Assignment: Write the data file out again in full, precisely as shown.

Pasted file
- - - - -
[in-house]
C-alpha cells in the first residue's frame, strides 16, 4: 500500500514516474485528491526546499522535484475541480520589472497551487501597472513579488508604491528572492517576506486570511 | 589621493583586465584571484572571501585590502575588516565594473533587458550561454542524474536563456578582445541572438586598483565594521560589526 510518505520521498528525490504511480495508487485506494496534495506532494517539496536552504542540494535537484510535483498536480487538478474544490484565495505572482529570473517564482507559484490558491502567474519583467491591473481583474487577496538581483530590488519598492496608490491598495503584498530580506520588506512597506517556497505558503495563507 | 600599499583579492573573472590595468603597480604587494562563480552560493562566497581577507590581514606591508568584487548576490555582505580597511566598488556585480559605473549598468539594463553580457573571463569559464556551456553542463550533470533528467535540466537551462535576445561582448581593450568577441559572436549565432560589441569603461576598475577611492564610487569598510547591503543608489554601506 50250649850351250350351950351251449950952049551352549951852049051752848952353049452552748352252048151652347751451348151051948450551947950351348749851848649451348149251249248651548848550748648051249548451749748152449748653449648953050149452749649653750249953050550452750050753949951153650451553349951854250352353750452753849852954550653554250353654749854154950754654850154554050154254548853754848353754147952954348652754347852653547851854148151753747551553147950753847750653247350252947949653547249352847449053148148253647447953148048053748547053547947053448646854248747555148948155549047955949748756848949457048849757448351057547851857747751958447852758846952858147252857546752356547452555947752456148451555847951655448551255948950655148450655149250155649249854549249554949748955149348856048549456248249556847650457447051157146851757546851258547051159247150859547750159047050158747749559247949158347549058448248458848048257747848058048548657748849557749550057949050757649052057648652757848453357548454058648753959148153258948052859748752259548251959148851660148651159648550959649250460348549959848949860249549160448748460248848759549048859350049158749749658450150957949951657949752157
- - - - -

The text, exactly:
[in-house]
C-alpha cells in the first residue's frame, strides 16, 4: 500500500514516474485528491526546499522535484475541480520589472497551487501597472513579488508604491528572492517576506486570511 | 589621493583586465584571484572571501585590502575588516565594473533587458550561454542524474536563456578582445541572438586598483565594521560589526 510518505520521498528525490504511480495508487485506494496534495506532494517539496536552504542540494535537484510535483498536480487538478474544490484565495505572482529570473517564482507559484490558491502567474519583467491591473481583474487577496538581483530590488519598492496608490491598495503584498530580506520588506512597506517556497505558503495563507 | 600599499583579492573573472590595468603597480604587494562563480552560493562566497581577507590581514606591508568584487548576490555582505580597511566598488556585480559605473549598468539594463553580457573571463569559464556551456553542463550533470533528467535540466537551462535576445561582448581593450568577441559572436549565432560589441569603461576598475577611492564610487569598510547591503543608489554601506 50250649850351250350351950351251449950952049551352549951852049051752848952353049452552748352252048151652347751451348151051948450551947950351348749851848649451348149251249248651548848550748648051249548451749748152449748653449648953050149452749649653750249953050550452750050753949951153650451553349951854250352353750452753849852954550653554250353654749854154950754654850154554050154254548853754848353754147952954348652754347852653547851854148151753747551553147950753847750653247350252947949653547249352847449053148148253647447953148048053748547053547947053448646854248747555148948155549047955949748756848949457048849757448351057547851857747751958447852758846952858147252857546752356547452555947752456148451555847951655448551255948950655148450655149250155649249854549249554949748955149348856048549456248249556847650457447051157146851757546851258547051159247150859547750159047050158747749559247949158347549058448248458848048257747848058048548657748849557749550057949050757649052057648652757848453357548454058648753959148153258948052859748752259548251959148851660148651159648550959649250460348549959848949860249549160448748460248848759549048859350049158749749658450150957949951657949752157